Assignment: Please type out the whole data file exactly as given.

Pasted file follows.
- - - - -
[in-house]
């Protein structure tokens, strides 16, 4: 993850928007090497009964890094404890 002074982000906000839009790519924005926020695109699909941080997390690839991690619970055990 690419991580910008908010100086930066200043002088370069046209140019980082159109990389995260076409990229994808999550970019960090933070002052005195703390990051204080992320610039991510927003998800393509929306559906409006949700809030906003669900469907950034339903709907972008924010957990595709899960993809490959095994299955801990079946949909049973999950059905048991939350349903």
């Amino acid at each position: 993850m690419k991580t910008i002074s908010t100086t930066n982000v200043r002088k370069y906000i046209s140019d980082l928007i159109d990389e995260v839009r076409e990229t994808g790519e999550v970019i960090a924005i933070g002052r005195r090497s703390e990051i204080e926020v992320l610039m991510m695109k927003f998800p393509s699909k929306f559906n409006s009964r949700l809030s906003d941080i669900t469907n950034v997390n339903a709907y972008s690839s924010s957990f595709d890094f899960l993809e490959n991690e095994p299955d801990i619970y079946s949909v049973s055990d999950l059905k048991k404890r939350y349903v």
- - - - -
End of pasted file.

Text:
[in-house]
């Protein structure tokens, strides 16, 4: 993850928007090497009964890094404890 002074982000906000839009790519924005926020695109699909941080997390690839991690619970055990 690419991580910008908010100086930066200043002088370069046209140019980082159109990389995260076409990229994808999550970019960090933070002052005195703390990051204080992320610039991510927003998800393509929306559906409006949700809030906003669900469907950034339903709907972008924010957990595709899960993809490959095994299955801990079946949909049973999950059905048991939350349903």
């Amino acid at each position: 993850m690419k991580t910008i002074s908010t100086t930066n982000v200043r002088k370069y906000i046209s140019d980082l928007i159109d990389e995260v839009r076409e990229t994808g790519e999550v970019i960090a924005i933070g002052r005195r090497s703390e990051i204080e926020v992320l610039m991510m695109k927003f998800p393509s699909k929306f559906n409006s009964r949700l809030s906003d941080i669900t469907n950034v997390n339903a709907y972008s690839s924010s957990f595709d890094f899960l993809e490959n991690e095994p299955d801990i619970y079946s949909v049973s055990d999950l059905k048991k404890r939350y349903v």